Unexpected business trips go part and parcel with the life of a consultant, particularly in our increasingly global workforce. Admittedly, though, it's more often that Cleveland, or Cincinnati form part of this plan. A short plane ride; a rental car and drive through a nondescript suburb to an equally nondescript hotel. Ho-hum. Another day. Another dollar. So when I received an email from my boss beginning, "Can you go to Chennai next week...?" this was something of a different - and thrilling - proposition.
The omnipresence of people in Chennai is not limited to airport arrivals. From what I have seen of India after a very short time there, people are travelling and working when they need to, at any time when their work is required. At every time of day I ventured out, people walked along the streets to school, to eat, to work, to pray, milling about among the stray cows and dogs who were their constant roadside companions.
The sprawling city of Chennai stretches far beyond the confines of what could be described as the centre. Added to this, the growing technology industry in India has necessitated the growth of buildings in equal measure: offices to house the workers; hotels to house the business travellers. So, on the Chennai OMR IT Expressway, suddenly from the darkness we emerged to towers bearing very familiar names - PayPal, Cognizant and so on. And even past familiar lunch joints, though with a local twist for branding and menu options.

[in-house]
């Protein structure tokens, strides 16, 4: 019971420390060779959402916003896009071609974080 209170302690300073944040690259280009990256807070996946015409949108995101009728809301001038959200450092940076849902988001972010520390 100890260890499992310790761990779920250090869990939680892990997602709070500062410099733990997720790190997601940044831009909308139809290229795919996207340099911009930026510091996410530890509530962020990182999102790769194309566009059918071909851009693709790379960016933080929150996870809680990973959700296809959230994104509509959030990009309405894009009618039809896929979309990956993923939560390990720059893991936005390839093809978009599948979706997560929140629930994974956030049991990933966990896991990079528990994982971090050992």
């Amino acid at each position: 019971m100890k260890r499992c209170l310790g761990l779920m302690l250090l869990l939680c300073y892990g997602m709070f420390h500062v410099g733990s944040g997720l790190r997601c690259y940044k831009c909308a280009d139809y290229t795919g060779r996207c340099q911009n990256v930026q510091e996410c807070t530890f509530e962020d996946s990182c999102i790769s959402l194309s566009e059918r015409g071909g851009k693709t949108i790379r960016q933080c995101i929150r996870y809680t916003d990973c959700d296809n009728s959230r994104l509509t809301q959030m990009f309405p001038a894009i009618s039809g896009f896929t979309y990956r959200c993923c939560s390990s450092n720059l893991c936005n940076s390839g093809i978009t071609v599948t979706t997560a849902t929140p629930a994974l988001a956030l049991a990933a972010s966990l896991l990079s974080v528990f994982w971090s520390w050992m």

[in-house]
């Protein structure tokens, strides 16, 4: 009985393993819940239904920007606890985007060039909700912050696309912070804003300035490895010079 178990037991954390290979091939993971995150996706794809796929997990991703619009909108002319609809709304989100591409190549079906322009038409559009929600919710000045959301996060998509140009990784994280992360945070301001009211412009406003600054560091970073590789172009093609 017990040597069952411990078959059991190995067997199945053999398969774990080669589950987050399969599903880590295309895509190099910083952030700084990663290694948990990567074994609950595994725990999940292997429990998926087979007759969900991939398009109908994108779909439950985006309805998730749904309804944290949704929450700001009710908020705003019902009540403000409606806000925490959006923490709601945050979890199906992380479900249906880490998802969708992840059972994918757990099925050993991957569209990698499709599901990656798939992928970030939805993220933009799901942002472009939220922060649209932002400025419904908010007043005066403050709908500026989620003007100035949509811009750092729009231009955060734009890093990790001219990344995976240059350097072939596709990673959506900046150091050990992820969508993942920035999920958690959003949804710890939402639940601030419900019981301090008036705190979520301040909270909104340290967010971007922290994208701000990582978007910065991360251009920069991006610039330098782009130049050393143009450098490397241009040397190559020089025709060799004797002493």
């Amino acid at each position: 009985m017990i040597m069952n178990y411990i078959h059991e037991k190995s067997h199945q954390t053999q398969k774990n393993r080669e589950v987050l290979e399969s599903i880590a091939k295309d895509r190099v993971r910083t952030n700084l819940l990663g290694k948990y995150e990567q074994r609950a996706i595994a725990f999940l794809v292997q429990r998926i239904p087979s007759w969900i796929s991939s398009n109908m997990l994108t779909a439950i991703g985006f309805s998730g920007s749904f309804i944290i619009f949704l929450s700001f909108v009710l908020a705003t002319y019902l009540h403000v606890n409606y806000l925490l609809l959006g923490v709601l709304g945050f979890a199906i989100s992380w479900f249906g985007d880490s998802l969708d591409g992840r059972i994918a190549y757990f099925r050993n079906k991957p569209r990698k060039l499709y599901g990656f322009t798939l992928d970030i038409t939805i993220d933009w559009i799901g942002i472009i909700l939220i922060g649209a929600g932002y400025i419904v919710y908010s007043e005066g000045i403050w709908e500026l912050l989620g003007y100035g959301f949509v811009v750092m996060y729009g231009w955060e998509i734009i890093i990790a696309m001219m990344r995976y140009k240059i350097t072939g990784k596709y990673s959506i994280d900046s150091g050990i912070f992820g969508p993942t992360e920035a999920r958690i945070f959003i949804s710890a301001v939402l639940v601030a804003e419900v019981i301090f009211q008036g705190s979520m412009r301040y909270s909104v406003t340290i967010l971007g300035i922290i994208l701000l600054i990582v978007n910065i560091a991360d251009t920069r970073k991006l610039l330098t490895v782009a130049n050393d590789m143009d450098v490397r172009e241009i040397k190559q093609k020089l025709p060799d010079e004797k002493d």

In my short visit, I met business men and women whose commute took them two hours each way - daily. I balk at a commute longer than 2 hours where I don't stay overnight. These hardy souls travel by public transport in soaring temperatures to their offices each day. I choose the simplest and shortest method of transport possible. These workers travel by bus (for the most part) with hundreds of other passengers. Standing, often, and traversing Indian roads - main roads - where road markings are treated universally as less a guideline, more a coincidence and traffic lights less a system of road safety, more colourful decorations.
It's not hard to believe that might be true in a country filled everywhere with beautiful colours. Even in the poorer areas that I saw in Chennai (and in Mumbai, which I visited at the weekend), there was colour. Where in the western world's hotels or offices would you find a beautiful decoration of floors and coloured sand to mark a local festival? Or a flower of white sand outside the Indian equivalent of The Gap to welcome you? I spent long days working - too long to experience much outside of the hotel and immediate surroundings of the office, but it is impossible to miss the culture and beauty of the honours accorded to faith, gods and festivals wherever you look.